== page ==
That's not bad business...
Ultimate Fighting Championship (UFC) has been sold to WME-IMG - a US talent agency which is backed by private equity firms - for $4bn.
The current owners, casino entrepreneurs Frank and Lorenzo Fertitta bought the then-struggling company for $2m in 2000. ESPN business reporter Darren Rovell has been crunching the numbers, and he's worked out that after inflation the brothers have secured a 142,700% return on their investment.
The Fertitta brothers return on their investment in UFC over a 16 year time frame is 142,700%, factoring for inflation.— Darren Rovell (@darrenrovell) July 11, 2016
Nevada CBS affiliate KLAS and The New York Times reported overnight that the terms had been agreed and that the sale would be announced today.
WME has released a statement confirming that it has purchased the company, "We’re now committed to pursuing new opportunities for UFC and its talented athletes to ensure the sport’s continued growth and success on a global scale," the company said.
The company represents UFC super star Ronda Rousey - this experience may have given it an inside track on the sport's future earning potential.
The $4bn price tag is the largest sum ever paid for a sporting organisation. The company grossed $600m in 2015.
The Fertitta brothers will step away from the UFC, while its public face Dana White will remain on. He has a 9% stake in the business, and it is reported that he will continue to hold a stake when the sale is completed.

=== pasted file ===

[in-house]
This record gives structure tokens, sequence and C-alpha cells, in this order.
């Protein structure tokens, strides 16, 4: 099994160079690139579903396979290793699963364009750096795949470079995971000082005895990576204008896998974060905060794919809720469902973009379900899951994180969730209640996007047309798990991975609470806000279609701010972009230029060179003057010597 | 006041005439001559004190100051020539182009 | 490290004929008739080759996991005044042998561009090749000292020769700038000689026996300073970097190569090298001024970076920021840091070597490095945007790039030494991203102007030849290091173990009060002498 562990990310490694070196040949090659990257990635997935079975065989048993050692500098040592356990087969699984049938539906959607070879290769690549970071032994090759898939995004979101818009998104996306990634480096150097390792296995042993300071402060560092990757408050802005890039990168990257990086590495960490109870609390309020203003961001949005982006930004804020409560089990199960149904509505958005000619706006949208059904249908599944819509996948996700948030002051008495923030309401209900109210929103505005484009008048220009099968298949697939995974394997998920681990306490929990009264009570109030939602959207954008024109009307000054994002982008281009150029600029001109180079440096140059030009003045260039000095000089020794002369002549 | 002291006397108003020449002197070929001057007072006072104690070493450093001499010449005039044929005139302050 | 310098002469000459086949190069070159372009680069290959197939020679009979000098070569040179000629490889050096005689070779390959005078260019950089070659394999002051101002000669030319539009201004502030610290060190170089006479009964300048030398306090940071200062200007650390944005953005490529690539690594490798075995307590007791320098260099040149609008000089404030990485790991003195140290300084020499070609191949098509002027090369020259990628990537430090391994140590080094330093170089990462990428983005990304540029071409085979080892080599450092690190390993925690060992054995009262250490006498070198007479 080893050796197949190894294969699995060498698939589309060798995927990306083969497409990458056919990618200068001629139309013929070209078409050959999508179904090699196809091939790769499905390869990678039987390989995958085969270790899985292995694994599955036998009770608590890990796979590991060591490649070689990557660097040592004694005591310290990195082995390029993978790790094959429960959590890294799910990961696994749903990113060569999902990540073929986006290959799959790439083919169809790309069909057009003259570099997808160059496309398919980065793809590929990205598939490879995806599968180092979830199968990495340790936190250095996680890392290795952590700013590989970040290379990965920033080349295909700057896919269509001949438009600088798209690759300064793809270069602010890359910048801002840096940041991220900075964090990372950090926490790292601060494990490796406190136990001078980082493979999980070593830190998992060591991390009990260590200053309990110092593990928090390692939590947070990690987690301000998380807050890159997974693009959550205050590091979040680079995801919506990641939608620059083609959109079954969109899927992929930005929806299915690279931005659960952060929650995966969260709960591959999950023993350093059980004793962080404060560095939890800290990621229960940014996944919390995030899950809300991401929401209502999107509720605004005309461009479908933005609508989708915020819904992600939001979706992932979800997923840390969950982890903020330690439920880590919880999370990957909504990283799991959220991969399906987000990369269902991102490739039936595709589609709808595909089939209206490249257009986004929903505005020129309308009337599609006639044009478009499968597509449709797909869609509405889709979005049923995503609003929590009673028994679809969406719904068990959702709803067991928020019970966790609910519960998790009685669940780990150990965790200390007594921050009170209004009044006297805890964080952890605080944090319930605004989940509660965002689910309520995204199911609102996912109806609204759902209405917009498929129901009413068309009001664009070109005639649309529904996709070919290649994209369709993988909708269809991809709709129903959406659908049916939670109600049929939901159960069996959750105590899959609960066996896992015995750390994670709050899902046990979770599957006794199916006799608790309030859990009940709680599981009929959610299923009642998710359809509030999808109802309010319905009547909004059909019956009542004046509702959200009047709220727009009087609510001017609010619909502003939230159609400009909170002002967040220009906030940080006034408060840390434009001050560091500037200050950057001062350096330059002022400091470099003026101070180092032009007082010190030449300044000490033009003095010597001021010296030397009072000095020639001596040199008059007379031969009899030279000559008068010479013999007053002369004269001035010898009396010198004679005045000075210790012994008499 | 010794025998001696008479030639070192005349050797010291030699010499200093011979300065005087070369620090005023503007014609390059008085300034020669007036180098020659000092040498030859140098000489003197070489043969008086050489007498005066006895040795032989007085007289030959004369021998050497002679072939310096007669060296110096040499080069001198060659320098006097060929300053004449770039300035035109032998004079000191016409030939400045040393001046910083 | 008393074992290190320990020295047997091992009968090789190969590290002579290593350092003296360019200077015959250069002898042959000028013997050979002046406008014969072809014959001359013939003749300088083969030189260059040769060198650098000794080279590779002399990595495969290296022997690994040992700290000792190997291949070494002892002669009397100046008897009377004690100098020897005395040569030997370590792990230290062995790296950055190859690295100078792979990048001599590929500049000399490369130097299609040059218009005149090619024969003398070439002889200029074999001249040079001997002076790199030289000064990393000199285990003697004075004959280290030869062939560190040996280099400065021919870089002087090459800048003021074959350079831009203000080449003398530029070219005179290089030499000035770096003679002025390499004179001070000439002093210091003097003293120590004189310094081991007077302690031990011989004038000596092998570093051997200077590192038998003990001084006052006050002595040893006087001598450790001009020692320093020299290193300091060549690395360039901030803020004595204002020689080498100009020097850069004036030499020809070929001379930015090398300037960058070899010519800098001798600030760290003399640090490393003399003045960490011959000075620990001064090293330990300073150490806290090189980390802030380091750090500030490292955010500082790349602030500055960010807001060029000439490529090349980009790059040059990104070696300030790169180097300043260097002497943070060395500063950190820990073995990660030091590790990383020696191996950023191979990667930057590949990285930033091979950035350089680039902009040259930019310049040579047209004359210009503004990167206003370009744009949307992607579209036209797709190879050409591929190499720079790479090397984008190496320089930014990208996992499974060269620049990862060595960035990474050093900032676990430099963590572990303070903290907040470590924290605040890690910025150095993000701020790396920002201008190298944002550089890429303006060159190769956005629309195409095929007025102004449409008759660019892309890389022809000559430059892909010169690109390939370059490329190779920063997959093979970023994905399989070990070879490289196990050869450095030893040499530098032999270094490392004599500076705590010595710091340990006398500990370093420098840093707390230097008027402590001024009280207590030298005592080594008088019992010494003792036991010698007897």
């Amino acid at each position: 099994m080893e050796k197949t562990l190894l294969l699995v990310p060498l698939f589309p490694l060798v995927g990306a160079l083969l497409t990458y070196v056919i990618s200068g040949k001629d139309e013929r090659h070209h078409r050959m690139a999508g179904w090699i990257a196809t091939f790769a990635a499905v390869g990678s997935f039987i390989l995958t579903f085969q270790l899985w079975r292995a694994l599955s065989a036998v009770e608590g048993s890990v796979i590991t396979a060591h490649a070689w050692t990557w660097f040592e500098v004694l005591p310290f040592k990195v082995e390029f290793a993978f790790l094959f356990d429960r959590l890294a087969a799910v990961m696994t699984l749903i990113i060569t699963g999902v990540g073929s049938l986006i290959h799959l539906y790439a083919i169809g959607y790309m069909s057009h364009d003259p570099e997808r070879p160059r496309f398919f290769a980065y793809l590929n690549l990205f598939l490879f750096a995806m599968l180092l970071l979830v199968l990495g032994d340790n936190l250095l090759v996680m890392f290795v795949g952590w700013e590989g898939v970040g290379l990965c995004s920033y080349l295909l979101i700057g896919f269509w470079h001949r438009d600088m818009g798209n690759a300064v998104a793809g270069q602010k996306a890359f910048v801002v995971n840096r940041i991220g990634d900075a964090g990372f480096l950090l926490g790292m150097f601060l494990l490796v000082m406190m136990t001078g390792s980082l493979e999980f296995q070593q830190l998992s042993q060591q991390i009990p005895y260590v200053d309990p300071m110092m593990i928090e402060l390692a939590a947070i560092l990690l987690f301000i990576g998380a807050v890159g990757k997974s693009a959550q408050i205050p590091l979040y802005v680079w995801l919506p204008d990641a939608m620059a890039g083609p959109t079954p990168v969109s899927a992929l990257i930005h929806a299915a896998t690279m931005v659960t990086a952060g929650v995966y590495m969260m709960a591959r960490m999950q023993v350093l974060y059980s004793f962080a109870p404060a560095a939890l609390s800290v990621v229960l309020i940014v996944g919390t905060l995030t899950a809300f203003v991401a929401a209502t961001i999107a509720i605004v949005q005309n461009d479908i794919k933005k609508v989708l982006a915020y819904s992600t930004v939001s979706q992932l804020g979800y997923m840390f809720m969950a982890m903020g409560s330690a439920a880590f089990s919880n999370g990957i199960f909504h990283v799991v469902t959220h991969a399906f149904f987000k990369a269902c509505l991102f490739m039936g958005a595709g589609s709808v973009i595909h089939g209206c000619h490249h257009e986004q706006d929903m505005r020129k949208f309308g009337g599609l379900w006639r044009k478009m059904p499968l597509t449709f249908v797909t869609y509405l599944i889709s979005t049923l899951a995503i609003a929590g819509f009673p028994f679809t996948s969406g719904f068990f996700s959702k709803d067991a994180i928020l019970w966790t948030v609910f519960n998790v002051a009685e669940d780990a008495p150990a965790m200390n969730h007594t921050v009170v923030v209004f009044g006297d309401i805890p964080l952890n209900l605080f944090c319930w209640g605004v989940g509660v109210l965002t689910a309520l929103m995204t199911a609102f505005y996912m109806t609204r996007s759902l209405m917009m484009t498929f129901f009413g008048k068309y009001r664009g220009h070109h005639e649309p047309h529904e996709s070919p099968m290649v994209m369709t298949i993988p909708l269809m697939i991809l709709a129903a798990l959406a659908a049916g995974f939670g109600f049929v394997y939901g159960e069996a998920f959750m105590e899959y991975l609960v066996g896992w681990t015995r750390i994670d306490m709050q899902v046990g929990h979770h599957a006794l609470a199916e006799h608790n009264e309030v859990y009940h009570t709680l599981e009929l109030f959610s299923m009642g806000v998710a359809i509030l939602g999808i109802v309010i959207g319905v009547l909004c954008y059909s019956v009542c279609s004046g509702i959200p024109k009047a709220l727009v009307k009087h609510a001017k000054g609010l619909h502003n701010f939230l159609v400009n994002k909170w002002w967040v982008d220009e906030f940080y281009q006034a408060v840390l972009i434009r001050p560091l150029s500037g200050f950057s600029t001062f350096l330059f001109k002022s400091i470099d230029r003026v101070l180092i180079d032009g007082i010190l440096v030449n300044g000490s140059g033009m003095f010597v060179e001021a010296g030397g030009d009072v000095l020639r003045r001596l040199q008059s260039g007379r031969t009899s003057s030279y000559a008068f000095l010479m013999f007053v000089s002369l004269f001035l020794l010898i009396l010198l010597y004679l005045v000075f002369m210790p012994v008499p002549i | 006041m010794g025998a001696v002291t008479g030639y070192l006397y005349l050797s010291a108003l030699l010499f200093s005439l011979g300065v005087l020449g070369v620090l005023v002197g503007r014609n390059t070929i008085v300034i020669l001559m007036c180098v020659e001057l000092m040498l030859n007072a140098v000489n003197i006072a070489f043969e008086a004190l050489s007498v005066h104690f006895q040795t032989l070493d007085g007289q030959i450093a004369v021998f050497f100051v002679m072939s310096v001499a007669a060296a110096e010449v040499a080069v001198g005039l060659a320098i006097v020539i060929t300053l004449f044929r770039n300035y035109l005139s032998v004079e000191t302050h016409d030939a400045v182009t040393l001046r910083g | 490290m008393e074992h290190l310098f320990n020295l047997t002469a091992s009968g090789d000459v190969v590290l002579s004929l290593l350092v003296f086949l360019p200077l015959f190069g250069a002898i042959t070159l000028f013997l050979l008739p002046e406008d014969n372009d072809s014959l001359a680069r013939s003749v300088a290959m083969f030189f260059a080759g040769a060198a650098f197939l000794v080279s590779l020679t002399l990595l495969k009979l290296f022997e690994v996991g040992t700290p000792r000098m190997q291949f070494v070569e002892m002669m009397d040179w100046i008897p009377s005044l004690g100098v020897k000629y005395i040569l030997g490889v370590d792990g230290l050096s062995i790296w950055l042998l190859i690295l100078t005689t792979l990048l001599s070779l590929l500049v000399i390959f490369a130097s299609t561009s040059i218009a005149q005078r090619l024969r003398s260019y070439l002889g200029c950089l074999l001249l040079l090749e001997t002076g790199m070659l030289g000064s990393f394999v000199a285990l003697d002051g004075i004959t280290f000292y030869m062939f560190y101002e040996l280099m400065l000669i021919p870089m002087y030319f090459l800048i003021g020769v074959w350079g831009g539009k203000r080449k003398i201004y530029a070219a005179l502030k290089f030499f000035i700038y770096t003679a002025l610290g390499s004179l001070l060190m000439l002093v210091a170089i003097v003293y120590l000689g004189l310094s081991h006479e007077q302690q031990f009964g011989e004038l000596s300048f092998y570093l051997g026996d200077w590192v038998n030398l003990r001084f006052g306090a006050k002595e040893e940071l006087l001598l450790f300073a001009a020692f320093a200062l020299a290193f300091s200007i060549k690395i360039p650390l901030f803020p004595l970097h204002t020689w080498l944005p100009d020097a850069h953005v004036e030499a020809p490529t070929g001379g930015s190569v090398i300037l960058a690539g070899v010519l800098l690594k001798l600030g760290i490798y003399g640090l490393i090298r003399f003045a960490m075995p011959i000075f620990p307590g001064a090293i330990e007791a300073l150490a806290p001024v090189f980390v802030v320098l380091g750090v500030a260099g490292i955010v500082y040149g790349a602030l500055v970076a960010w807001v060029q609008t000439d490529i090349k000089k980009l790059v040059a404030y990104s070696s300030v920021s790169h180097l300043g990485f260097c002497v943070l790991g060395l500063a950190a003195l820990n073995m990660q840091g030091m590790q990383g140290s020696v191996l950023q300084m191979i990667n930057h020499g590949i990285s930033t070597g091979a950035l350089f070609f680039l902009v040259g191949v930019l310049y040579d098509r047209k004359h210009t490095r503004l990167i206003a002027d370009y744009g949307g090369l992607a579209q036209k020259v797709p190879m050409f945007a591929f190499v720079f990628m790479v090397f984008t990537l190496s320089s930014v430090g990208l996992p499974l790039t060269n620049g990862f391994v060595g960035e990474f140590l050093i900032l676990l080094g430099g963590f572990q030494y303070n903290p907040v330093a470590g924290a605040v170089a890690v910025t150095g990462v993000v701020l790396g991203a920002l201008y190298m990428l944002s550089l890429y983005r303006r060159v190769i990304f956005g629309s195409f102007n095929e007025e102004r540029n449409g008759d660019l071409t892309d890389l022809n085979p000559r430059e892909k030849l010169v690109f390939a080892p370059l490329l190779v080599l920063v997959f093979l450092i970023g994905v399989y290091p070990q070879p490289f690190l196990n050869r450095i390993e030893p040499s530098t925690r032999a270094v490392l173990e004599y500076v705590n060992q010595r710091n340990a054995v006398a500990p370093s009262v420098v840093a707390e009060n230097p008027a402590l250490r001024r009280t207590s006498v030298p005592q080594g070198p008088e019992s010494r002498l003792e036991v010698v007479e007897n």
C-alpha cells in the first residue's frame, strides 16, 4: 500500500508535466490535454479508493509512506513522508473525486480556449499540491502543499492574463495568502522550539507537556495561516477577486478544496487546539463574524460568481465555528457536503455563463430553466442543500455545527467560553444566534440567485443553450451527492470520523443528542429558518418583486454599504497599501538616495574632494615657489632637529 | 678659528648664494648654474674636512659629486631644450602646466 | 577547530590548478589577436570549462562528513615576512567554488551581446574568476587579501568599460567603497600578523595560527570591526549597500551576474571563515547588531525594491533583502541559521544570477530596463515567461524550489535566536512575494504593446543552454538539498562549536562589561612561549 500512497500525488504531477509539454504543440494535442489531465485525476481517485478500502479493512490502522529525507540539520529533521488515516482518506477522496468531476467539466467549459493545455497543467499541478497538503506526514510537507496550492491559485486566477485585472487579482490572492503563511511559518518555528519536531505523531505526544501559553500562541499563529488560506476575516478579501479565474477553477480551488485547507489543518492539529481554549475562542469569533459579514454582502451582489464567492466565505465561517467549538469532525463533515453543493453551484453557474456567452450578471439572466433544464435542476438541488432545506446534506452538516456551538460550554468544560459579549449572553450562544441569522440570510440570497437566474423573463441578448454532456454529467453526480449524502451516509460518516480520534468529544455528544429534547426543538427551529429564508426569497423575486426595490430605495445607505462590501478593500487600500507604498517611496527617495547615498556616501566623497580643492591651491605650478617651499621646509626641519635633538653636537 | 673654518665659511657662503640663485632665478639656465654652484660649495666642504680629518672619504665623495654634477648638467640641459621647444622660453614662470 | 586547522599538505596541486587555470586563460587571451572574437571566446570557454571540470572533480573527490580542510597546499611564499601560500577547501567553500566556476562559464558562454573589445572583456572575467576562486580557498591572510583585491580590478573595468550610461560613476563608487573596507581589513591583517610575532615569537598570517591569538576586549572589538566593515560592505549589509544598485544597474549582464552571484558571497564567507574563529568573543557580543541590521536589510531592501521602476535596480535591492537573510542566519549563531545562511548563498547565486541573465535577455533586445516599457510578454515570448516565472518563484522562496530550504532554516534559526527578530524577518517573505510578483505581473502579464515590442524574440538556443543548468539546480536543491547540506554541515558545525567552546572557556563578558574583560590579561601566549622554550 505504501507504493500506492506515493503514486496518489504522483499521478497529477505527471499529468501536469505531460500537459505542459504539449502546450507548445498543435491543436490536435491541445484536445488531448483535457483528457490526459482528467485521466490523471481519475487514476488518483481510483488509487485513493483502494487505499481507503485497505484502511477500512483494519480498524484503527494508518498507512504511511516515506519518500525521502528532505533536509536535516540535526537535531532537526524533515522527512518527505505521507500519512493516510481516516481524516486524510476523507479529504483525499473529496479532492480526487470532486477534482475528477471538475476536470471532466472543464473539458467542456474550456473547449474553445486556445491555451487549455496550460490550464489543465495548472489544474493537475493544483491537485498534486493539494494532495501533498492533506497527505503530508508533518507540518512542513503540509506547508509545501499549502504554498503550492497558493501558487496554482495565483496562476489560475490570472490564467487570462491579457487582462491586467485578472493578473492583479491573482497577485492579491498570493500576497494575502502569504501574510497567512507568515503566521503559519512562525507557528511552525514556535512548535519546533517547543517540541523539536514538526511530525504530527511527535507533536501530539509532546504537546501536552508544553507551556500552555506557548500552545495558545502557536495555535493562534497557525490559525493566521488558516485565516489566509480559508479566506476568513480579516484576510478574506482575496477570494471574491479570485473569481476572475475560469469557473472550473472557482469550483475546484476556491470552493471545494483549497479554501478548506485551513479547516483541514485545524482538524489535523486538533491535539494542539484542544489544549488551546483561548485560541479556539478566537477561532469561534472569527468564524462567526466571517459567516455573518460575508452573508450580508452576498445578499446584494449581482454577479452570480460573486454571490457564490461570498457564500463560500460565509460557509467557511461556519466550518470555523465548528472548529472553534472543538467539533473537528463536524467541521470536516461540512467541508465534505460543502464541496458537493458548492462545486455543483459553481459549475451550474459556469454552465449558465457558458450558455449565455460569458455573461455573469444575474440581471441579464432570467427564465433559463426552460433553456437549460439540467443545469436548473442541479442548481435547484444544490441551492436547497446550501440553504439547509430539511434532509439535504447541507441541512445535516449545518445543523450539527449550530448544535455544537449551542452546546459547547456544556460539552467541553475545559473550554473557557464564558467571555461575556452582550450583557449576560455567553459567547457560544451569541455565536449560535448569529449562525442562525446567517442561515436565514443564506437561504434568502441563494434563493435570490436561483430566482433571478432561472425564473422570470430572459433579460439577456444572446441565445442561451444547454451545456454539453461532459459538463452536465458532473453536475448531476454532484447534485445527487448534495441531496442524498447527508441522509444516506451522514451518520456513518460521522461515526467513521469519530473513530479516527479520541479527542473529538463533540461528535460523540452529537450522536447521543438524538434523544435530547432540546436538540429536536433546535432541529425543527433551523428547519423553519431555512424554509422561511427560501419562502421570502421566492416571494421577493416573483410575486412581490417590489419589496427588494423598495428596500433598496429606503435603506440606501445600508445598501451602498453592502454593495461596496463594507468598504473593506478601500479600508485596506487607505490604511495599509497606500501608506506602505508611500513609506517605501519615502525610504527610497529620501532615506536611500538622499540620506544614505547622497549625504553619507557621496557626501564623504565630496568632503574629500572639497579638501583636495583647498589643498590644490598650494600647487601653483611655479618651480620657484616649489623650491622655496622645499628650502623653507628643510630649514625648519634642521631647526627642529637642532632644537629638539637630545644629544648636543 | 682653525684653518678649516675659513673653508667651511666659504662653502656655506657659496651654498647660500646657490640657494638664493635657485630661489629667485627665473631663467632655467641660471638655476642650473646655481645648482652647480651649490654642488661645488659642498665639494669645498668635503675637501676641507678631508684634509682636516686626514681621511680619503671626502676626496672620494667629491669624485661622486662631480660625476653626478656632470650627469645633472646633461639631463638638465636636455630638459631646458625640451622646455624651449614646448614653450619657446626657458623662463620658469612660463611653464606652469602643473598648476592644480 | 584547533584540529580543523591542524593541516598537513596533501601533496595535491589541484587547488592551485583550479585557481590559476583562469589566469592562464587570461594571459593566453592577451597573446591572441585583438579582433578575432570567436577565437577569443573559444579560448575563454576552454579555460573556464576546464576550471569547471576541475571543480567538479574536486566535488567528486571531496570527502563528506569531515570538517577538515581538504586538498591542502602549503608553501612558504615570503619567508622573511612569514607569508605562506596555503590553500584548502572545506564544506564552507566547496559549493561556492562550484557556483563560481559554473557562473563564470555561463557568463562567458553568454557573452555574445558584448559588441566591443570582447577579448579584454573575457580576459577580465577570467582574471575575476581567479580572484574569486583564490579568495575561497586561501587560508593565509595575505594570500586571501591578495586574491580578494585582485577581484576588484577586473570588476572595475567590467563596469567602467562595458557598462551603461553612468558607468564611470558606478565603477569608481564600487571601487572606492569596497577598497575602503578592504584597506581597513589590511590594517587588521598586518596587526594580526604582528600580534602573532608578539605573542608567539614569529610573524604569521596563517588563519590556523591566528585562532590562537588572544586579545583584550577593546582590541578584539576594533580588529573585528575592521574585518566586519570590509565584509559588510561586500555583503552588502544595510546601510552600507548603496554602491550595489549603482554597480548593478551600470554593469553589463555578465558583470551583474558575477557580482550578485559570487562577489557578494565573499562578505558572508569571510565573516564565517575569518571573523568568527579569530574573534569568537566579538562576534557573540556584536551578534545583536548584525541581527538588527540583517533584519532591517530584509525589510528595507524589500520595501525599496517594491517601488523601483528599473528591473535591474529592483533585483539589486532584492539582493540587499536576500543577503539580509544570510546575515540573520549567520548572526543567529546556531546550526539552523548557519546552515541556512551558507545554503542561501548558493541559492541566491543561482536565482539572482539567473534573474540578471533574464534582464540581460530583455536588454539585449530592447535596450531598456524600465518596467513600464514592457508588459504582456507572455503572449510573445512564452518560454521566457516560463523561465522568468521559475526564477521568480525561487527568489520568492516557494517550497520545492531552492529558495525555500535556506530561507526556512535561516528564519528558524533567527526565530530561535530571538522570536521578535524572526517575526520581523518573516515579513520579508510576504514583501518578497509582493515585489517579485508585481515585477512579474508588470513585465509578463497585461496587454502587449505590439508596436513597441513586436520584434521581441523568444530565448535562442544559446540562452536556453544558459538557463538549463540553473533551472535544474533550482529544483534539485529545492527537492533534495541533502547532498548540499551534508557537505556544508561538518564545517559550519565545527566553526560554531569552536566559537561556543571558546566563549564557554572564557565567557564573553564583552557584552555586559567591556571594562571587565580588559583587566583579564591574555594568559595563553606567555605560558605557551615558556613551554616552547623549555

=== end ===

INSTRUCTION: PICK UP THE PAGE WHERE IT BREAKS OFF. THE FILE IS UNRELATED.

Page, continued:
This Twitter timeline suggests that he's happy with the deal...
😃— Dana White (@danawhite) July 11, 2016
Mr White told fans that they should not be worried about the sale, and that it will give the organisation a chance to "go to the next level."
Irish MMA superstar Conor McGregor has also been tweeting about the deal, thanking the Fertitta brothers ahead of his UFC 202 rematch with Nate Diaz.
I am honoured to have fought under the Fertitta regime! To have been mentored by these great people on this great business is a true honour!— Conor McGregor (@TheNotoriousMMA) July 11, 2016
In 2011 The New York Times labelled the meteoric rise of the company "one of the greatest feats of financial alchemy in the history of sports."
A new TV deal for UFC events in the UK and Ireland is expected to be announced in the coming weeks - the current deal expires at the end of July.
The 23 year-old company's events are aired in 156 countries, and the UFC claims that 45% of its viewers are in the difficult-to-reach millennial age bracket.
The first ever UFC event took place in November 1993. There were no judges, no weight classes, and the rules didn't go much further than, 'no biting, no eye-gouging.'
The opening fight pitted a 415 pound sumo wrestler against a lean Dutch kick-boxer - who duly caught him with a kick to the face moments into the competition - bursting open the area around his eye and knocking out three teeth.